Use of Bean Bag

USE OF BEAN BAG
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GENERAL BEAN BAG MECHANICS

All officials are to carry at least one bean bag (blue or white) as a part of their uniform equipment.  The crew will use the same color bean bag at all levels.

The primary purpose of the bean bag is to mark an important spot during action while the ball is live.  There are several critical spots that should be marked by a bean bag:

  • The spot of first touching of any kick

  • The spot of the end of a scrimmage kick

  • The spot of a fumble beyond the line of scrimmage

  • Forward progress when a play ends out of bounds or an inadvertent whistle.

An official does not need to throw the bean bag a great distance to mark an exact spot; instead, they may drop the bean bag on the proper yard line, marking the most critical element of that spot.  After the play, if the spot is needed for penalty enforcement for a foul that occurs while the ball is loose, the official can subsequently move the bean bag to the exact spot of the fumble or end of the kick.

It is possible that an official would need to mark both the end of the kick and a subsequent fumble on the same play.  For this reason, the LINE JUDGE and HEAD LINESMAN will carry two bean bags in 4-official mechanics, and the HEAD LINESMAN and BACK JUDGE will utilize two bean bags in 5-official mechanics.  Bean bags should be different colors if an official is using more than one bean bag.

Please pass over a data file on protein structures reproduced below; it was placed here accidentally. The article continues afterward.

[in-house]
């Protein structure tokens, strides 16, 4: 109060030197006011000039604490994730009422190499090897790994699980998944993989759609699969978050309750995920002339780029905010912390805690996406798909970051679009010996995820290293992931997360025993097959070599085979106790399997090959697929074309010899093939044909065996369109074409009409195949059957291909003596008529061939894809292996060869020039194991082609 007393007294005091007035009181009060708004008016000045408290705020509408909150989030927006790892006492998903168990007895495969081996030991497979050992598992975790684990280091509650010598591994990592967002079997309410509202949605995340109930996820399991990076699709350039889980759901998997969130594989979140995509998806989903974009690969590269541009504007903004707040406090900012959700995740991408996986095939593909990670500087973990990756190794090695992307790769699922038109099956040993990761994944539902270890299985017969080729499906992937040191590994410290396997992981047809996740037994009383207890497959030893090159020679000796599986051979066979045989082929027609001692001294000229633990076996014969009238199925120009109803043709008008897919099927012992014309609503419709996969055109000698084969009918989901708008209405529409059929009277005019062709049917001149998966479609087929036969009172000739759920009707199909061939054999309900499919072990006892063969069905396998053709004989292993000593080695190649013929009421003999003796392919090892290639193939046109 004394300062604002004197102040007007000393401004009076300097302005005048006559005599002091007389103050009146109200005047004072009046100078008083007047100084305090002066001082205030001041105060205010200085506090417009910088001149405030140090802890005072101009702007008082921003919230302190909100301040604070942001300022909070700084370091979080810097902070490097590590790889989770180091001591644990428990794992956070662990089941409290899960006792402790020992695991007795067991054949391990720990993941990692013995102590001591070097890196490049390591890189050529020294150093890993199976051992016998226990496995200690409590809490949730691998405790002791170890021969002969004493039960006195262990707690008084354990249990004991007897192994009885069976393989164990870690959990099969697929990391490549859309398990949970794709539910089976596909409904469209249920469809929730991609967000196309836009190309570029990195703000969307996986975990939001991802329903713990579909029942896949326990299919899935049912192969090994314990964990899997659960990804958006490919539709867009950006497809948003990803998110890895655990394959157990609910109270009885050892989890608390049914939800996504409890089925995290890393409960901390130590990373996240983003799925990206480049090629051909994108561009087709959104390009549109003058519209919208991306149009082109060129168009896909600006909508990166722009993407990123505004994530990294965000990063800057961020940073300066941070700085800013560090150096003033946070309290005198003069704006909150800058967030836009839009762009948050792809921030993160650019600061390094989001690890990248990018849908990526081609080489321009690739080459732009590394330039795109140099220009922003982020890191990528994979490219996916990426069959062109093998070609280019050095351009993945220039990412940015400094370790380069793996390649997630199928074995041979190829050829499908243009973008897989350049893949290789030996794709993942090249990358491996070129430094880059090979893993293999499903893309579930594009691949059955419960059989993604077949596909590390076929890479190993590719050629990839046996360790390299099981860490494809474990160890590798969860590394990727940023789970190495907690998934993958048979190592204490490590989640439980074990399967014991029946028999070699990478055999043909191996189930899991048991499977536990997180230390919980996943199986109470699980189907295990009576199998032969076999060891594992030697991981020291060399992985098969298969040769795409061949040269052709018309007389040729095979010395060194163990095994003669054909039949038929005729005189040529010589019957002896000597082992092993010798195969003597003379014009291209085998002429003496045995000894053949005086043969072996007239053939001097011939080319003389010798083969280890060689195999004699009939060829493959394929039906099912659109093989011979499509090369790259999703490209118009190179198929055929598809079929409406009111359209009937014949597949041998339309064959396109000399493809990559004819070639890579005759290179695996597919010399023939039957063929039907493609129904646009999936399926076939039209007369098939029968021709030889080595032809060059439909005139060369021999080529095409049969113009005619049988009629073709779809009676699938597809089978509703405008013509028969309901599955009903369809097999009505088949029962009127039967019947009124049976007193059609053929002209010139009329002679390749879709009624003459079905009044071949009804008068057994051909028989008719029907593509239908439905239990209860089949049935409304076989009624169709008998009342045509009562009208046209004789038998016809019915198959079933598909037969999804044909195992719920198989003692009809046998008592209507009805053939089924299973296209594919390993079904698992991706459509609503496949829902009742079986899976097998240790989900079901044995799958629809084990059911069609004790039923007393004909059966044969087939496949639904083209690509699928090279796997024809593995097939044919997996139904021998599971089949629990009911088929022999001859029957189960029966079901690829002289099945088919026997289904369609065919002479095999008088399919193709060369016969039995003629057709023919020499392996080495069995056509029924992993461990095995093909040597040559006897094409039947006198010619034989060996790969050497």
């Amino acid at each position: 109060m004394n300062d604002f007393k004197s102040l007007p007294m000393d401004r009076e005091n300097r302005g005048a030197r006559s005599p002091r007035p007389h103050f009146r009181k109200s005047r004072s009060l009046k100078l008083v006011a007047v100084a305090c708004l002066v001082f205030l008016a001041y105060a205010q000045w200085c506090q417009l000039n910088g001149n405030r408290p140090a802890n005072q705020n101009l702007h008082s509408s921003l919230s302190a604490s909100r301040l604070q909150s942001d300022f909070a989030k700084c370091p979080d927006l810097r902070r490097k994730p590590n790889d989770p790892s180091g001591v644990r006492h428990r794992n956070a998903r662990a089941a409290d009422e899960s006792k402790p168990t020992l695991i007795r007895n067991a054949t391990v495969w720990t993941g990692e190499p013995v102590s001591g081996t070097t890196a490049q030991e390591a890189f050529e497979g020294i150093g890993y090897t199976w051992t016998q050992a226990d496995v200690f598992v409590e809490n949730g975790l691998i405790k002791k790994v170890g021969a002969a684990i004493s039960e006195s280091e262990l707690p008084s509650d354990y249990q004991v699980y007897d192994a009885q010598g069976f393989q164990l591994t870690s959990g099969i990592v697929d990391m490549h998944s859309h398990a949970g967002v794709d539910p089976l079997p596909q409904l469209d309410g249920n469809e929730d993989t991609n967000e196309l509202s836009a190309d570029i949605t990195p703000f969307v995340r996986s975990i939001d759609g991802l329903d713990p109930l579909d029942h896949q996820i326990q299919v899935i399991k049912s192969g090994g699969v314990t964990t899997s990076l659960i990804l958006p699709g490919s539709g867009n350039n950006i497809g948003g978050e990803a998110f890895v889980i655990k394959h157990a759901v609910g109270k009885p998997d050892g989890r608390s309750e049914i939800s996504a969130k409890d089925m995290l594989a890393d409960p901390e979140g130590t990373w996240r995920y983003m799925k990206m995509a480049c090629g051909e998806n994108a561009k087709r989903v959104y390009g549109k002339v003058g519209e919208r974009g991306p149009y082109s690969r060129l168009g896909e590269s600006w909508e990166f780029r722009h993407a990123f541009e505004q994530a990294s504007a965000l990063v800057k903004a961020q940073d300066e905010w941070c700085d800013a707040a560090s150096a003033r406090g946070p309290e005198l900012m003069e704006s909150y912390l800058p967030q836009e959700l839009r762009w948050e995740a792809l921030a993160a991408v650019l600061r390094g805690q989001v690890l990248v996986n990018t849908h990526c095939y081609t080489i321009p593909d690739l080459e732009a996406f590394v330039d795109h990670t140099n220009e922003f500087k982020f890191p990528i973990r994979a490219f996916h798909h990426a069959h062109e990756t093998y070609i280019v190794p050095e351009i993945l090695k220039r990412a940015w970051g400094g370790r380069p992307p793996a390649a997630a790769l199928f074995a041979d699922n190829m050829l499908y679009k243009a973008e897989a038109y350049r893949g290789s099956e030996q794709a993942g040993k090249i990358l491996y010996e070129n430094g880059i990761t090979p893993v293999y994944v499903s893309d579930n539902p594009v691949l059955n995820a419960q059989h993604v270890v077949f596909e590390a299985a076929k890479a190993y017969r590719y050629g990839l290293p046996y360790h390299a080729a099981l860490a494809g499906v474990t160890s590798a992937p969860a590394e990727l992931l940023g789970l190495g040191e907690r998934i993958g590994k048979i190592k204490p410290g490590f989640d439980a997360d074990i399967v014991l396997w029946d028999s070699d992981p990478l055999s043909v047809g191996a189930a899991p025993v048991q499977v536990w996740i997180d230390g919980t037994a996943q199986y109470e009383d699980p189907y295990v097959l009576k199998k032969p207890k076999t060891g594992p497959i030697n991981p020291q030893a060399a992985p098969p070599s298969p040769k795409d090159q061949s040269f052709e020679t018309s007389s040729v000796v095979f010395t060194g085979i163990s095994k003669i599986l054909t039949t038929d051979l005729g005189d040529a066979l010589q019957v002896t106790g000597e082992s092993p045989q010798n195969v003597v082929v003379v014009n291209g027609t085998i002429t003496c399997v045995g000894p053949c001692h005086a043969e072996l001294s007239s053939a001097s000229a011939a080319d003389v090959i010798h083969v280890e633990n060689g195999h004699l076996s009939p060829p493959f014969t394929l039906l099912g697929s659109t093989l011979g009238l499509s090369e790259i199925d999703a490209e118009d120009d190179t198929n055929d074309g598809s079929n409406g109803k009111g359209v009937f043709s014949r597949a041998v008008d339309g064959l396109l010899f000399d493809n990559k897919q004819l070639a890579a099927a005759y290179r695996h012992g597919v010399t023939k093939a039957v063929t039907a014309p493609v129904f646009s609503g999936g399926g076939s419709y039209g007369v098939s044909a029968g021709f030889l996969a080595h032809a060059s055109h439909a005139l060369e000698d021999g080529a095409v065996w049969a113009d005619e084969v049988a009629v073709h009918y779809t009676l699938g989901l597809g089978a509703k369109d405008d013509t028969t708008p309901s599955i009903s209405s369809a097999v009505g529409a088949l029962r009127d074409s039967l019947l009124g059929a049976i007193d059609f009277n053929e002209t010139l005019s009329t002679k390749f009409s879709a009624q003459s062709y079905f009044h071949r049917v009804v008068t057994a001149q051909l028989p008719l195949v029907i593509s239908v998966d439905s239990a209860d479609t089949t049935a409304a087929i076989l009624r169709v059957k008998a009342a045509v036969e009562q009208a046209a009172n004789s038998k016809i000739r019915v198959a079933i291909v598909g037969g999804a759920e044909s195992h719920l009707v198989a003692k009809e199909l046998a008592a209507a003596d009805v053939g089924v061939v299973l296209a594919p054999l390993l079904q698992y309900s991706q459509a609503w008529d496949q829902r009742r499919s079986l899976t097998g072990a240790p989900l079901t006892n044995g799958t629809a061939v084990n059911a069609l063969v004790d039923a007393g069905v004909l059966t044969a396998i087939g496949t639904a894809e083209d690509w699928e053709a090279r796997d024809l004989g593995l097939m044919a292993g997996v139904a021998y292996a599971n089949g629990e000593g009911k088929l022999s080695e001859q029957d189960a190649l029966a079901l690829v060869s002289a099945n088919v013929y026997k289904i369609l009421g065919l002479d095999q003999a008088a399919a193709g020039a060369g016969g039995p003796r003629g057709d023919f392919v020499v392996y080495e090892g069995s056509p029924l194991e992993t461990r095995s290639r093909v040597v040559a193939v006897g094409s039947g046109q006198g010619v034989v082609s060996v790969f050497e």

It is also a common practice to use the bean bag in an emergency where the play and players go well out of bounds, and there is no supporting official available to observe that action.  In this unique situation, the covering official will drop the bean bag at the sideline to mark the out-of-bounds progress spot of a runner or receiver as they immediately move out of bounds to observe the players.

Another rare and acceptable use of a bean bag is to mark forward progress in the event of an inadvertent whistle.  When an inadvertent whistle occurs, players most often continue their action, and we need to continue to officiate, observe, and show presence to stop all unnecessary action.  The use of a bean bag to mark forward progress allows us to mark the result of the play and continue to with the action.

It is also an acceptable practice for the HEAD LINESMAN to carry two bean bags so that they can provide the down box operator with a bean bag for goal-to-go situations when the line-to-gain equipment has been removed.  It is also a common practice for the HEAD LINESMAN to drop the bean bag at the new spot if the down box operator has not arrived before the snap.  This can happen with hurry-up offenses, on long plays, and near the end of the half or the game.

Officials are reminded that NO BEAN BAG IS NECESSARY when a bad snap occurs, a snap is fumbled, or there is a fumble behind the line of scrimmage.  In these cases, should a foul occur, the enforcement spot for foul occurring while the ball is loose behind the line of scrimmage is always the previous spot.  It is also improper for a bean bag to be thrown following an interception as there is no foul enforcement from the spot of a turnover.